I’m currently confused with a (fairly easy) update statement that I’m trying to execute on a table. The two tables are as such:
Customer table has the columns
customer_id [string] passwordisabled [boolean]
Loan table has the columns
loan_id [string], customer_id [string & foreign key], cashregister_id [string]
I would like to update the
passworddisabled attribute to
true if they are registered via a specific cash register. I’ve made use of the
distinct command because a customer can have multiple loans.
Here is what I’ve tried:
update customer set passworddisabled = true from customer c join (select distinct loan_customerid, loan_cashregisterid from loan ) l on c.customer_id = l.loan_customerid where l.loan_cashregisterid = '1'
What seems to be happening is that my where clause is being ignored entirely. This leads to all customers’ attribute
passworddisabled being set to
true. I’m not entirely sure what this is happening so I would be really appreciative of some advice regarding what this query is actually doing and how to fix it.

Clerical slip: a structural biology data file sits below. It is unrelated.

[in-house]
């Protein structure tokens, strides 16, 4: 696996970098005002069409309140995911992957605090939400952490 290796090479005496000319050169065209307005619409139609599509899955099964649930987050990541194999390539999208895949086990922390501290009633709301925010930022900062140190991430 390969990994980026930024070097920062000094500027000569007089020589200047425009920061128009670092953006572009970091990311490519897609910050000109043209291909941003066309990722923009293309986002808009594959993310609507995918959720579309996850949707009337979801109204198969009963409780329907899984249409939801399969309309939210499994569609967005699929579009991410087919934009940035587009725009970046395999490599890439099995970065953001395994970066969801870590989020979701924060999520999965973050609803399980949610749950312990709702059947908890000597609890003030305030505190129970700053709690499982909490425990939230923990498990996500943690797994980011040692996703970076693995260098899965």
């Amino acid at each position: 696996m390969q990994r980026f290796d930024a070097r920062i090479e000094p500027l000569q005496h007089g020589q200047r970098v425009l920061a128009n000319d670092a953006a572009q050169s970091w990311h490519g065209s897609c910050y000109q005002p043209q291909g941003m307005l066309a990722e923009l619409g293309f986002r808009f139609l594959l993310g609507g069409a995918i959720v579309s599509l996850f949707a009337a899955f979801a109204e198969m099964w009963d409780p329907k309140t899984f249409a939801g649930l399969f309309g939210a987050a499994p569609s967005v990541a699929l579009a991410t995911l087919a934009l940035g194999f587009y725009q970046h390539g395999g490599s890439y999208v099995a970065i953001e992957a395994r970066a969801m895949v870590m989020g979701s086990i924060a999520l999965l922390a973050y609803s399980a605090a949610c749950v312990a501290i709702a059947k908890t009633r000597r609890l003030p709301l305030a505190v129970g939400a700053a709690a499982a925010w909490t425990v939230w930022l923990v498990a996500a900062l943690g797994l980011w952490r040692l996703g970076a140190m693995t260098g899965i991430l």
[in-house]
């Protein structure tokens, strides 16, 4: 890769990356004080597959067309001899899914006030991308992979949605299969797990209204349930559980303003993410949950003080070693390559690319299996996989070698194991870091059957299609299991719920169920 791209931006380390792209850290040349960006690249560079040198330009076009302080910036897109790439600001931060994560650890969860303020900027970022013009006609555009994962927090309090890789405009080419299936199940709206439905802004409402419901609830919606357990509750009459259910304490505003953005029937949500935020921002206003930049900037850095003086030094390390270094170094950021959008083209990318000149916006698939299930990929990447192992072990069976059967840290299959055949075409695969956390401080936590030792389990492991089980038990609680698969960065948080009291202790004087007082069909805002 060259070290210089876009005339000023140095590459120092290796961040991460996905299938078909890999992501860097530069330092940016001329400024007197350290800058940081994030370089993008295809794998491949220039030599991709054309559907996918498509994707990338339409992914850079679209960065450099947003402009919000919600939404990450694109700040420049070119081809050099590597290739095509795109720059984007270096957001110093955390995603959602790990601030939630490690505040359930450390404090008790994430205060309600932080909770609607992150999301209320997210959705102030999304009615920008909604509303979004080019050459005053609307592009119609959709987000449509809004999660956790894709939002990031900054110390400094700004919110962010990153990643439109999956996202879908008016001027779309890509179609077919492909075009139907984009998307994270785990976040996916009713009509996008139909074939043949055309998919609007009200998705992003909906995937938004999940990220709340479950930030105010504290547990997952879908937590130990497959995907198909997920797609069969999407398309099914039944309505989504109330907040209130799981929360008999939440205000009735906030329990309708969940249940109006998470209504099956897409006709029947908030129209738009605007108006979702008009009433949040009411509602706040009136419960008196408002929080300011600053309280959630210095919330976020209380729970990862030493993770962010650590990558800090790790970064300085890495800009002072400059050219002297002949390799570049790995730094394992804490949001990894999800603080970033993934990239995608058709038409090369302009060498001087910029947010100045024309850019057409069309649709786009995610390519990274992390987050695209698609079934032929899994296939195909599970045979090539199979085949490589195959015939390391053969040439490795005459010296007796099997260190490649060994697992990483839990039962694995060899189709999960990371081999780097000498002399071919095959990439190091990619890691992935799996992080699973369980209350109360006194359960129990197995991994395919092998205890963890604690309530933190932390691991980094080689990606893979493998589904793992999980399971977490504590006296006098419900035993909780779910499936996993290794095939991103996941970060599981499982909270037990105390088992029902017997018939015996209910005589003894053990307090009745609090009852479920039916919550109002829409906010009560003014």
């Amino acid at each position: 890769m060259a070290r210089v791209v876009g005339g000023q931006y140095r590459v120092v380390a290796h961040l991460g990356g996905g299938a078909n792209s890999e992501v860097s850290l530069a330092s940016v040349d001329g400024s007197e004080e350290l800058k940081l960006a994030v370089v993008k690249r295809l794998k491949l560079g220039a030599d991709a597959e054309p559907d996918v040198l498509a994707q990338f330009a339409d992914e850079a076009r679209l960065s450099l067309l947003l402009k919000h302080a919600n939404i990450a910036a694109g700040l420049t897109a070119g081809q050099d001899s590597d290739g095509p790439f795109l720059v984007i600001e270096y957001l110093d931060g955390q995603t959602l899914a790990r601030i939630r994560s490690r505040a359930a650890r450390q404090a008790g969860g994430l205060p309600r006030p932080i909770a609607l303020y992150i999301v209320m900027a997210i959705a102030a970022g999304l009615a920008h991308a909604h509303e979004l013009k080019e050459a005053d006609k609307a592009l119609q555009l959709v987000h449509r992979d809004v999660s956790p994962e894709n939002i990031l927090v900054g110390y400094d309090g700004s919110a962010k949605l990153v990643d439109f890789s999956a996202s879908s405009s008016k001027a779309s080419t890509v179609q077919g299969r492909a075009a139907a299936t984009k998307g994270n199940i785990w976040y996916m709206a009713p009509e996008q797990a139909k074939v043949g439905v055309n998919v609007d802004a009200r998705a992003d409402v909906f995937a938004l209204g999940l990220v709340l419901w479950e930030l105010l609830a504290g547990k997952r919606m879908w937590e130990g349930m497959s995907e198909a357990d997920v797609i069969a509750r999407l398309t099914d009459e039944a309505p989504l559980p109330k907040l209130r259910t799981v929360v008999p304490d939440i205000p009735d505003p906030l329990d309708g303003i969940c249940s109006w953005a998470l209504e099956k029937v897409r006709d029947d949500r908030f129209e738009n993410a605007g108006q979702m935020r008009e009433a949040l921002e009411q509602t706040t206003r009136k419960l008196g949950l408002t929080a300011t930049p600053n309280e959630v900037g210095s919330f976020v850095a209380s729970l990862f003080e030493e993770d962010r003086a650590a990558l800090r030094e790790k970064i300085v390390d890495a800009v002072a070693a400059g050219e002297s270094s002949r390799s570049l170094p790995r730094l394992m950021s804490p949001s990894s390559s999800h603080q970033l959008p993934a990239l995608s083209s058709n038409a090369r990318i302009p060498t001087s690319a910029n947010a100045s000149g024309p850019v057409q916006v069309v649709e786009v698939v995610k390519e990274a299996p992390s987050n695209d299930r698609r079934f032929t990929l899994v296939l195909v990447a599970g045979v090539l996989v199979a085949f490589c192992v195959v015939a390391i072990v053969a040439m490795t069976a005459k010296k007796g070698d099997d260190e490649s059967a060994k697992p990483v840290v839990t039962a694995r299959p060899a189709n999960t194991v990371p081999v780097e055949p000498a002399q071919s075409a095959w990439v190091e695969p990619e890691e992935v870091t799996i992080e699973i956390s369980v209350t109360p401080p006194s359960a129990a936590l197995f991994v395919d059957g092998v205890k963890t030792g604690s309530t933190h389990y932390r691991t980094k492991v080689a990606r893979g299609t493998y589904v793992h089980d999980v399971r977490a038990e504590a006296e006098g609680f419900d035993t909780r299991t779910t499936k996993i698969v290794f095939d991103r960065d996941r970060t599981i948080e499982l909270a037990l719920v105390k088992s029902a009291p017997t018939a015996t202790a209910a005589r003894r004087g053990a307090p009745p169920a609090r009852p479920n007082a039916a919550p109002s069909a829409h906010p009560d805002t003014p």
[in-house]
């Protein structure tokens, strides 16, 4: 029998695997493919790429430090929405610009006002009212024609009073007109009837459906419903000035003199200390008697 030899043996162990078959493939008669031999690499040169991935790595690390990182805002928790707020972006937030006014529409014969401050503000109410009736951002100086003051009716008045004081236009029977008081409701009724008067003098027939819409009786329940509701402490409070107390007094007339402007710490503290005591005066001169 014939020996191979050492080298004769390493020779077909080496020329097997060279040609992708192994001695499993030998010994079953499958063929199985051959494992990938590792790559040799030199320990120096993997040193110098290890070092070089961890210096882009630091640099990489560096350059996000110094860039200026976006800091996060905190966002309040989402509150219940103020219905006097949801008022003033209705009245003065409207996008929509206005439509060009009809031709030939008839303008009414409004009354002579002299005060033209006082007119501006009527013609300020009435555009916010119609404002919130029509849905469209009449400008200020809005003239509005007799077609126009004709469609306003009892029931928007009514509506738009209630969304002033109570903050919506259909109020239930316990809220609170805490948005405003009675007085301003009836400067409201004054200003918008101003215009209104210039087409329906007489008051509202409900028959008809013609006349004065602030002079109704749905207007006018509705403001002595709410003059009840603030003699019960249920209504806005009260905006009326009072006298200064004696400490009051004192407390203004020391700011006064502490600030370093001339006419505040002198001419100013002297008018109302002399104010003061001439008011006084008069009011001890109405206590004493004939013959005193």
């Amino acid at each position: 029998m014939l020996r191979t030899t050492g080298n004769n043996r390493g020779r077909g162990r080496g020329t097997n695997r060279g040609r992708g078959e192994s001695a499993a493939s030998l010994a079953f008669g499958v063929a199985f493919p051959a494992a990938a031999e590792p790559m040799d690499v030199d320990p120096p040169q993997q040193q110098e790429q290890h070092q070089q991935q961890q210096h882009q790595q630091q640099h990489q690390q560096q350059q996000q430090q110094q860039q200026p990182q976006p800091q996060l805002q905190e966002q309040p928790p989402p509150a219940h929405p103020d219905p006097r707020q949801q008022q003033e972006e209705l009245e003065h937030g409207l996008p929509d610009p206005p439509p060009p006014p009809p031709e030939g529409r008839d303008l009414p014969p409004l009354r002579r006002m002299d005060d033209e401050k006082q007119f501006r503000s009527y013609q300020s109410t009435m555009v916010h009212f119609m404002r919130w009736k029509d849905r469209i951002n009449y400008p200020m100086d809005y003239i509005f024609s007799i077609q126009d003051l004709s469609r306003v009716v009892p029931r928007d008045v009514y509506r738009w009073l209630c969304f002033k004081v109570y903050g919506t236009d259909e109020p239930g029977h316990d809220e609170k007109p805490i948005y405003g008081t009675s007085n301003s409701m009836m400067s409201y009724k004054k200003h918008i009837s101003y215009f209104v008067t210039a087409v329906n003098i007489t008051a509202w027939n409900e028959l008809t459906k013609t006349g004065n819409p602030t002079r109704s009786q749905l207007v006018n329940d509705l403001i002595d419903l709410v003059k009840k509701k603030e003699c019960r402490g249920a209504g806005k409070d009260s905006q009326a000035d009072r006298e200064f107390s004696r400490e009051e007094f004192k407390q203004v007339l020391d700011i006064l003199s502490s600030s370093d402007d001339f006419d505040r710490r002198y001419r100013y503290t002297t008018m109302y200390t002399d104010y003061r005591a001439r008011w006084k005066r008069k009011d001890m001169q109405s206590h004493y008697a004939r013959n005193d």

Here is some workable data: Customer 1—* Loan
In this case, Pedro and Sandra’s passworddisabled attribute should be set to true because they have loans with cash register 1.
Let me know if you need more info.
This is the correct syntax for Postgresql’s join-like
UPDATE customer AS c SET passworddisabled = true FROM loan AS l WHERE c.customer_id = l.loan_customerid AND l.loan_cashregister = '1';
See the demo.
But I would suggest the use of
UPDATE customer AS c SET passworddisabled = EXISTS ( SELECT * FROM loan AS l WHERE c.customer_id = l.loan_customerid AND l.loan_cashregister = '1' );
See the demo.